Collier and Lee Counties Edition
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Cypress Cove Conservancy

Fundraising to Preserve Southwest Florida’s Natural Heritage

Cypress Cove Conservancy (CCC) has a vision that requires serious fundraising efforts to create a very special community center and natural park on Naithloriendun, the 200-acre preserve that the late Dr. Robert H. Gore III pieced together, parcel by parcel, with his own money. Once used to nurture the relationship between humans and nature, Gore’s Naithloriendun is part of an old growth tropical forest that includes one of Florida’s oldest cypress trees, as well as many other Southwest Florida wonders. For decades, Gore invited elementary through college-age students to his home to learn about good stewardship of SWFL’s natural heritage. CCC wants to continue Gore’s legacy and build upon it.

CCC is a nonprofit with a mission to purchase and preserve wild lands in Southwest Florida and a goal to safeguard natural resources and wildlife, leaving green space behind for future generations.  “After seeing what is happening to our public lands, we at CCC believe that the only way to preserve land for our children’s future is to own it. Preserving Naithloriendun will allow us to not only abide by the wishes of Dr. Gore’s family to continue his legacy, but also to leave green space for future generations that provides critical habitat for many listed and endangered species. The property is a well-known wildlife corridor,” says Bobbie Lee Davenport, CCC board of directors president.

The Benefits of Wildlife Corridors

Wildlife corridors reduce unwanted wildlife-human encounters and act as a buffer between the activities of mankind and nature. Land preservation also provides crucial protection against the impact of natural disasters on the local community. Undeveloped corridors help reduce flooding and facilitate faster drainage of excess water.

CCC Needs to Raise $203,000

CCC is working to form a private-public partnership with Conservation Collier to preserve the Gore properties. Throughout the county, Conservation Collier acquires properties of high natural resource value which must meet specific criteria that include rare habitat, aquifer recharge, flood control, water quality protection and listed species habitat.

“Since Conservation Collier does not manage community centers, CCC proposes to partner in the effort to continue Gore’s service to the community by raising $203,000 by December 30 to purchase the 10-acre parcel that includes the home, and to create and maintain a community and education center upon it,” explains Davenport, who notes that part of the fundraising efforts include donated artwork from Alaska artist, Judy Swircenski. Worth more than $20,000, it hangs on the walls of the Gore home and is for sale.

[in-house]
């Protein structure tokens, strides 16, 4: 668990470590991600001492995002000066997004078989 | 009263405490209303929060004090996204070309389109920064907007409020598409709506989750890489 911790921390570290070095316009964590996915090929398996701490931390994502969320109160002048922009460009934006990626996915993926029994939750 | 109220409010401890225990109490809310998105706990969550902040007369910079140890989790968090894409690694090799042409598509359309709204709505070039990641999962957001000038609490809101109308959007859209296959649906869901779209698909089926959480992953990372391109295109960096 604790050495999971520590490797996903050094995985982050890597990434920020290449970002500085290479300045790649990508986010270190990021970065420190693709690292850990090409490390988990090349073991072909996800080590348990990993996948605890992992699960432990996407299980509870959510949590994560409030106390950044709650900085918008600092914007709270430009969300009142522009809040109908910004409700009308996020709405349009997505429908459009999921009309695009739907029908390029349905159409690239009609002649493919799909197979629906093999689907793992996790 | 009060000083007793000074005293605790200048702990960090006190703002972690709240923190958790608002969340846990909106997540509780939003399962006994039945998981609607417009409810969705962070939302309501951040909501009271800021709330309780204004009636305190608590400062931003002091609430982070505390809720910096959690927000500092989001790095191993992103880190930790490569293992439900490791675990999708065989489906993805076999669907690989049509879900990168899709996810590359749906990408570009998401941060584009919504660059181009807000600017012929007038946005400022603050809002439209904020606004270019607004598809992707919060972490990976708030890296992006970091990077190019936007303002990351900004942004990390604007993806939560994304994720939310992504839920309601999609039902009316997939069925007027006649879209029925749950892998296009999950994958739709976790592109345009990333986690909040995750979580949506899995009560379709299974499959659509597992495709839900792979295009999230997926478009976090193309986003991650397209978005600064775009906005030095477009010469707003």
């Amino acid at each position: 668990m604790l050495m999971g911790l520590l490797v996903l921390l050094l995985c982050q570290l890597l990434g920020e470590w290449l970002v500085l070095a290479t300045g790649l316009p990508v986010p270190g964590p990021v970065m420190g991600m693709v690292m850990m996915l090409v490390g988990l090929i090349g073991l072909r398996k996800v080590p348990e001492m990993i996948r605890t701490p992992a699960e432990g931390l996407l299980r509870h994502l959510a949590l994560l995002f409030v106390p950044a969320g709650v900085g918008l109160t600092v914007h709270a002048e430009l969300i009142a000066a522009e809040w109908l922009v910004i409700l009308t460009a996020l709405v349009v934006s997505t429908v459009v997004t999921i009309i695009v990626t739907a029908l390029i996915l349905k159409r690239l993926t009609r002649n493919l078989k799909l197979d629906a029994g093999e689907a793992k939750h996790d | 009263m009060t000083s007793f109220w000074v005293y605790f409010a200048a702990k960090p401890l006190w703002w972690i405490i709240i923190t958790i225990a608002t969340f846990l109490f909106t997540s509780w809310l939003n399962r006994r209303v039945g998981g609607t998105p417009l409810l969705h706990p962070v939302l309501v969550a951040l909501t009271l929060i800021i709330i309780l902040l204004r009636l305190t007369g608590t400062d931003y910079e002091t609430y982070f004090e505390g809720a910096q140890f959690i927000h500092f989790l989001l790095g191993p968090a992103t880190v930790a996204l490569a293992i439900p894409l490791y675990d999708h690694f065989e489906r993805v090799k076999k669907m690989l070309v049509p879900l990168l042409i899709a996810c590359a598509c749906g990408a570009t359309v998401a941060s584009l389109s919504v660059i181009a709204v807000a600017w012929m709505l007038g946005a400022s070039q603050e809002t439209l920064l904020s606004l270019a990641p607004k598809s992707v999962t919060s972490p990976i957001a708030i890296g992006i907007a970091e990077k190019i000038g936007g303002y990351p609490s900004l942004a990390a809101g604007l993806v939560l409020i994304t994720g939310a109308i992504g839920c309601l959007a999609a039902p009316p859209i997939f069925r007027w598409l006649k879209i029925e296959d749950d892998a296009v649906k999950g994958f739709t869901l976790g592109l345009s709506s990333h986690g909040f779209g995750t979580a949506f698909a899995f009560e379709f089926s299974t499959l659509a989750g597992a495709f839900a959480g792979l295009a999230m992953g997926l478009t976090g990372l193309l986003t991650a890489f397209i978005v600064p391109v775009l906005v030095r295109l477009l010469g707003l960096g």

Community Center

Gore’s home on the property will be transformed into a community center to facilitate education, leisure activities and events. “The center will help us provide service learning hours for local college students and education programs for all ages on topics such as wellness, gardening, wildlife and biodiversity, sustainable practices and others. We will use the gardens, walking trails and outdoor entertainment areas to allow for connection with and observation of native species and the natural environment,” says Davenport.

Maintenance of the property will be facilitated via volunteers, educational programs and activities, as well as special events and continuing contributions.


Proposed gardens for education and leisure include an aloe garden with a variety of healing plants, herb gardens for cooking and medicinal application, an orchid garden and gardens of plants and flowers to attract butterflies and dragonflies that delight children of all ages.


Proposed programs for local school children, college students, families and visitors include health and wellness, nurture in nature, landscape art classes, Project NatureConnect, K-12 programs, service learning hours and biology teacher training.

To make a donation or reserve a spot on a public tour conducted on Sun. at 2 p.m., call Bobbie Lee Davenport at 239-777-0186 or email For more information, visit

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